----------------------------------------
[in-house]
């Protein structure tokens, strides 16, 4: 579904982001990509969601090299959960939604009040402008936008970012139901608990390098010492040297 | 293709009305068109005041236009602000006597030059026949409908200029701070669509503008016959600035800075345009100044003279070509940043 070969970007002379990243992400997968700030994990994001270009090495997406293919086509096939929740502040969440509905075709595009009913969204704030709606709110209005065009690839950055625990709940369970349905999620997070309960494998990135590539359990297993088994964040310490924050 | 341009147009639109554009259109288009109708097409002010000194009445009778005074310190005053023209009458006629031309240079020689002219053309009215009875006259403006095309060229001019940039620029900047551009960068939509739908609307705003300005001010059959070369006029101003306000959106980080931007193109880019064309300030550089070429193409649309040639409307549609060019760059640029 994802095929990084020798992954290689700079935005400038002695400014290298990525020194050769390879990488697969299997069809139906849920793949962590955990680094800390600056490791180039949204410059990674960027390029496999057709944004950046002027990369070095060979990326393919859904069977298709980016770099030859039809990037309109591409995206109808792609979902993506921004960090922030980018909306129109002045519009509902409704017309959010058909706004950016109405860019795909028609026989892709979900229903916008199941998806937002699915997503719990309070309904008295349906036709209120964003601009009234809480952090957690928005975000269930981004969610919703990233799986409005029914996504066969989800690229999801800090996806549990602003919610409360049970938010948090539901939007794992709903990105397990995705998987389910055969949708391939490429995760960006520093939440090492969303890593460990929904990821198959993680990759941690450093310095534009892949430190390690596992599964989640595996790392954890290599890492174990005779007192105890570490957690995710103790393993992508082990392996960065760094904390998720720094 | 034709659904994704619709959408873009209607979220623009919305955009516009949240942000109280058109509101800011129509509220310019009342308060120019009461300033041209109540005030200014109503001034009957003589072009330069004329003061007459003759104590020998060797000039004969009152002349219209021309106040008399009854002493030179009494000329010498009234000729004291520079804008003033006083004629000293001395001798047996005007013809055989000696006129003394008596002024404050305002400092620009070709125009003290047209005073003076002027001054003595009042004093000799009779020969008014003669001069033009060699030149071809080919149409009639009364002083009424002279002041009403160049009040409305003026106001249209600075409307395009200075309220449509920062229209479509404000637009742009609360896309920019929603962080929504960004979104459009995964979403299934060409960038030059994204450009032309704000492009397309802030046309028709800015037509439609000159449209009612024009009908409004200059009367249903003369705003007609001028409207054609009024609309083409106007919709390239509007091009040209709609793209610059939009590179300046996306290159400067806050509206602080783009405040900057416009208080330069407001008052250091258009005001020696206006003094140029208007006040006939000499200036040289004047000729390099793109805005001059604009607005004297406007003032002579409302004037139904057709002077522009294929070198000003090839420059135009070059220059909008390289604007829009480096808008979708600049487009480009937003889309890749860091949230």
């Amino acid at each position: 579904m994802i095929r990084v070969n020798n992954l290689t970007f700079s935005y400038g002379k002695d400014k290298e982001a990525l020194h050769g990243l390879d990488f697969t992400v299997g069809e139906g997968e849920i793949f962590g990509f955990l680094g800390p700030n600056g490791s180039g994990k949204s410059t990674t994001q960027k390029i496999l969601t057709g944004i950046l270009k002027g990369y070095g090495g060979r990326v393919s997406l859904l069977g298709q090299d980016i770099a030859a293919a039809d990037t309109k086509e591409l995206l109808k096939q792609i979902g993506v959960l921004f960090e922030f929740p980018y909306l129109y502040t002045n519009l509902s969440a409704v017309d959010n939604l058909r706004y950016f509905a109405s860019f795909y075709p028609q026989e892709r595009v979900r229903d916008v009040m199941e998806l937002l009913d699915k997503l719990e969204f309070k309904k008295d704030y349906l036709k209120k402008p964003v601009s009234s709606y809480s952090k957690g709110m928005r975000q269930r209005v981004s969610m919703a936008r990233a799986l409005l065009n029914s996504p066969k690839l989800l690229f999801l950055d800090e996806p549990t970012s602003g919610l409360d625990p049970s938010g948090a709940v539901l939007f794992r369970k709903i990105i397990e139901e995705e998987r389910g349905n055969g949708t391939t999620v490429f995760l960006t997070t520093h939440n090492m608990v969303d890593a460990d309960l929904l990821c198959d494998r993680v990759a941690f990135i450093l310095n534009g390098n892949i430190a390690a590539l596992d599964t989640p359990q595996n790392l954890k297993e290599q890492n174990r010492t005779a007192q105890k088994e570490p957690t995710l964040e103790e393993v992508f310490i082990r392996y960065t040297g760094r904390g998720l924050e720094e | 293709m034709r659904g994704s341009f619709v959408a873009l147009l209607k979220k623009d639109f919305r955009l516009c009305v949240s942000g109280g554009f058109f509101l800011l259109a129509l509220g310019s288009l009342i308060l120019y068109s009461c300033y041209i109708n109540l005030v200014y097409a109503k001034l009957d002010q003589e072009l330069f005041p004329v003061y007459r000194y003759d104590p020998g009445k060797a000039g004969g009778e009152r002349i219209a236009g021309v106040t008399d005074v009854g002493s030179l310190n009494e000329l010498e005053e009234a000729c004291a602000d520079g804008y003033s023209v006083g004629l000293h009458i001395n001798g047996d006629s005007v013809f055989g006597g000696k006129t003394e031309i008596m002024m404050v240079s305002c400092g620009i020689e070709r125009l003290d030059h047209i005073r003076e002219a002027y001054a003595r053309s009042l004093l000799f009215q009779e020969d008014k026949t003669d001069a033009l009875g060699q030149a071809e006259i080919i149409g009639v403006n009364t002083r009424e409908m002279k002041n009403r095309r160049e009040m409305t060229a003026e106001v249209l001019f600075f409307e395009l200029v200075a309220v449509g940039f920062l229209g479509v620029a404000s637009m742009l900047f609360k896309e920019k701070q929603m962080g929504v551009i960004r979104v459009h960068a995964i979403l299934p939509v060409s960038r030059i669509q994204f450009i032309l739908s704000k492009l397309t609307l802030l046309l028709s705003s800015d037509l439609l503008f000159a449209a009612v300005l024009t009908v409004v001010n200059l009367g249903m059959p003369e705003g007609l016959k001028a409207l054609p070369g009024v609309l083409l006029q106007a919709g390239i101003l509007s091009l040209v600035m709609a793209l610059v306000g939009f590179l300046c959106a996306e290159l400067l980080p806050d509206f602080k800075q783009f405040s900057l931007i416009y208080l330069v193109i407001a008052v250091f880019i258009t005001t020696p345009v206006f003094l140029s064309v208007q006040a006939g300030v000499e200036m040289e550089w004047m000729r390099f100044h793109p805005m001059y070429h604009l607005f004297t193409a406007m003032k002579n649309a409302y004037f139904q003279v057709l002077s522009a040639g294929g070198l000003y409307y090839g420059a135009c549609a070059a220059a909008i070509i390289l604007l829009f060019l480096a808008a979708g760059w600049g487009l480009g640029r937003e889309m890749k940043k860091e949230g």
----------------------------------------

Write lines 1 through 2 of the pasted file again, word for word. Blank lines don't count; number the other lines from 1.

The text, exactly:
[in-house]
């Protein structure tokens, strides 16, 4: 579904982001990509969601090299959960939604009040402008936008970012139901608990390098010492040297 | 293709009305068109005041236009602000006597030059026949409908200029701070669509503008016959600035800075345009100044003279070509940043 070969970007002379990243992400997968700030994990994001270009090495997406293919086509096939929740502040969440509905075709595009009913969204704030709606709110209005065009690839950055625990709940369970349905999620997070309960494998990135590539359990297993088994964040310490924050 | 341009147009639109554009259109288009109708097409002010000194009445009778005074310190005053023209009458006629031309240079020689002219053309009215009875006259403006095309060229001019940039620029900047551009960068939509739908609307705003300005001010059959070369006029101003306000959106980080931007193109880019064309300030550089070429193409649309040639409307549609060019760059640029 994802095929990084020798992954290689700079935005400038002695400014290298990525020194050769390879990488697969299997069809139906849920793949962590955990680094800390600056490791180039949204410059990674960027390029496999057709944004950046002027990369070095060979990326393919859904069977298709980016770099030859039809990037309109591409995206109808792609979902993506921004960090922030980018909306129109002045519009509902409704017309959010058909706004950016109405860019795909028609026989892709979900229903916008199941998806937002699915997503719990309070309904008295349906036709209120964003601009009234809480952090957690928005975000269930981004969610919703990233799986409005029914996504066969989800690229999801800090996806549990602003919610409360049970938010948090539901939007794992709903990105397990995705998987389910055969949708391939490429995760960006520093939440090492969303890593460990929904990821198959993680990759941690450093310095534009892949430190390690596992599964989640595996790392954890290599890492174990005779007192105890570490957690995710103790393993992508082990392996960065760094904390998720720094 | 034709659904994704619709959408873009209607979220623009919305955009516009949240942000109280058109509101800011129509509220310019009342308060120019009461300033041209109540005030200014109503001034009957003589072009330069004329003061007459003759104590020998060797000039004969009152002349219209021309106040008399009854002493030179009494000329010498009234000729004291520079804008003033006083004629000293001395001798047996005007013809055989000696006129003394008596002024404050305002400092620009070709125009003290047209005073003076002027001054003595009042004093000799009779020969008014003669001069033009060699030149071809080919149409009639009364002083009424002279002041009403160049009040409305003026106001249209600075409307395009200075309220449509920062229209479509404000637009742009609360896309920019929603962080929504960004979104459009995964979403299934060409960038030059994204450009032309704000492009397309802030046309028709800015037509439609000159449209009612024009009908409004200059009367249903003369705003007609001028409207054609009024609309083409106007919709390239509007091009040209709609793209610059939009590179300046996306290159400067806050509206602080783009405040900057416009208080330069407001008052250091258009005001020696206006003094140029208007006040006939000499200036040289004047000729390099793109805005001059604009607005004297406007003032002579409302004037139904057709002077522009294929070198000003090839420059135009070059220059909008390289604007829009480096808008979708600049487009480009937003889309890749860091949230």